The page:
Photo of Rachel B. Weil

We write this as we prepare to leave for an overseas trip.   We have our N95s, our face shields, and our vaccine card, along with a bit of apprehension and a large measure of giddy gratitude.  It has been a long eighteen months (and counting).  We’ll fill in some details next time, but we’ll sign off for vacation with a nice decision out of the Zimmer hip prosthesis MDL.  In In re Zimmer M/L Taper Hip Prosthesis (Tammy Nutting), 2021 WL 3475681 (S.D.N.Y. August 6, 2021), the court, in a rare decision applying Idaho law, took on a couple of our favorite issues with assurance and sense.  The plaintiff underwent a total hip replacement during which she was implanted the defendant’s femoral head along with an additional neck piece that joins the taper stem to the femoral head.  She alleged that these pieces, when joined, were prone to micromotion between the components, leading to metal release and corrosion that caused her to suffer tissue necrosis and pain and required her to undergo revision surgery.  The decision addresses the defendant’s Rule 702 motion to exclude the plaintiff’s “design defect” expert along with its motion for summary judgment on warnings causation – two pet issues of ours, both of which are the subjects of many jurisprudential misadventures.  But not here.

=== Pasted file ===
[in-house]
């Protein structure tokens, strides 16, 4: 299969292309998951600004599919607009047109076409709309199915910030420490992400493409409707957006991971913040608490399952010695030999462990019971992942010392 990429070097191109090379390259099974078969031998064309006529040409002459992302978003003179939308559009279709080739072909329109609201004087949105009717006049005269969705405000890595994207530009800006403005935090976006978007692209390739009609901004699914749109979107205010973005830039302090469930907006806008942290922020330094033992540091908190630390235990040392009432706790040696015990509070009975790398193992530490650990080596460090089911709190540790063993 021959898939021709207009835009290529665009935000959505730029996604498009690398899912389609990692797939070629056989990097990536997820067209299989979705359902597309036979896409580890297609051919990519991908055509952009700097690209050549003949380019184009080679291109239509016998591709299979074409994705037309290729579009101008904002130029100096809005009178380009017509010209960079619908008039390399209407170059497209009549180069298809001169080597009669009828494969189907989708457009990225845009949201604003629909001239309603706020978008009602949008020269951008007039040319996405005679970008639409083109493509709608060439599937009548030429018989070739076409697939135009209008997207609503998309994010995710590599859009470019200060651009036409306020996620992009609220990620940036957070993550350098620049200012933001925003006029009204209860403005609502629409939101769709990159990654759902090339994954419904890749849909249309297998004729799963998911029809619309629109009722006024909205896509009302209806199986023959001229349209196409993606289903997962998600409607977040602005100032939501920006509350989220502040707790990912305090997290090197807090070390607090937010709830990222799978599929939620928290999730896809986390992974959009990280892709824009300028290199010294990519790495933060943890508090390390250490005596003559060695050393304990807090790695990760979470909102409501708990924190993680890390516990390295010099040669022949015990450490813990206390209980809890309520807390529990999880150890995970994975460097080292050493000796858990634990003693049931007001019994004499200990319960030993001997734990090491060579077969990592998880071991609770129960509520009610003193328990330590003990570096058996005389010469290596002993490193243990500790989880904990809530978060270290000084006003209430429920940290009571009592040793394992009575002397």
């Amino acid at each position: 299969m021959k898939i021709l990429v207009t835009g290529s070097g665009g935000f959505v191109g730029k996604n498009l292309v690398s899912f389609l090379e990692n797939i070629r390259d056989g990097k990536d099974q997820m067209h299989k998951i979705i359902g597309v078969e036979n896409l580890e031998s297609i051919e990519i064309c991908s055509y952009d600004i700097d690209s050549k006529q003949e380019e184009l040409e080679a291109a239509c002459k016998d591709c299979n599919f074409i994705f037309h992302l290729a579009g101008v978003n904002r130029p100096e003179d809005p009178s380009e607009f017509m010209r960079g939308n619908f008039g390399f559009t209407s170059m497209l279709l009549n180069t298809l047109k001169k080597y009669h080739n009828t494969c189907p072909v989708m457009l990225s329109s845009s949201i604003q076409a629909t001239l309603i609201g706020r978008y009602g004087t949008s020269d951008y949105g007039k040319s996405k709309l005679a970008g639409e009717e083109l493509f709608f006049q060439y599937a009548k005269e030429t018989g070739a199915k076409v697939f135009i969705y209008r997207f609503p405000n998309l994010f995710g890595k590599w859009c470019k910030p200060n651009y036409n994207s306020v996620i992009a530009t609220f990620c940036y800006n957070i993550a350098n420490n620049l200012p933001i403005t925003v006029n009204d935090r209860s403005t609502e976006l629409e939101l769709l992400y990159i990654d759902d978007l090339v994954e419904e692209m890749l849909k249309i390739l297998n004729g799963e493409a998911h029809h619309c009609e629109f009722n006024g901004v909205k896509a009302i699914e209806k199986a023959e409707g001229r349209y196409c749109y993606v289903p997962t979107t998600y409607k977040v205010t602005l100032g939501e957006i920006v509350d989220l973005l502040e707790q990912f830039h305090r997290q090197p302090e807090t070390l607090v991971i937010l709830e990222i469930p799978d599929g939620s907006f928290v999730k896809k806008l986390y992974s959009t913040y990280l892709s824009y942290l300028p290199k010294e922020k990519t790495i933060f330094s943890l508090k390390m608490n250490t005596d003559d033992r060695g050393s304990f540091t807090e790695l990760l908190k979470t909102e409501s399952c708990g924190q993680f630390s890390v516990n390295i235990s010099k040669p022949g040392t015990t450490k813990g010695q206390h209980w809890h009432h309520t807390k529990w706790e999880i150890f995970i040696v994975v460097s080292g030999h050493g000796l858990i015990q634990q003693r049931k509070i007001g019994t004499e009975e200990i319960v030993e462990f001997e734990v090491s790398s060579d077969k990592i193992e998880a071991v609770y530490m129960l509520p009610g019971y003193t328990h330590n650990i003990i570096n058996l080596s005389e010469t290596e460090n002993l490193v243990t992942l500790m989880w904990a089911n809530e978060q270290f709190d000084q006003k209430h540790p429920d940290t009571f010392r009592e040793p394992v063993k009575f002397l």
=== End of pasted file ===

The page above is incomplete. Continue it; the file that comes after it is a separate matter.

Motion to Exclude Design Defect Expert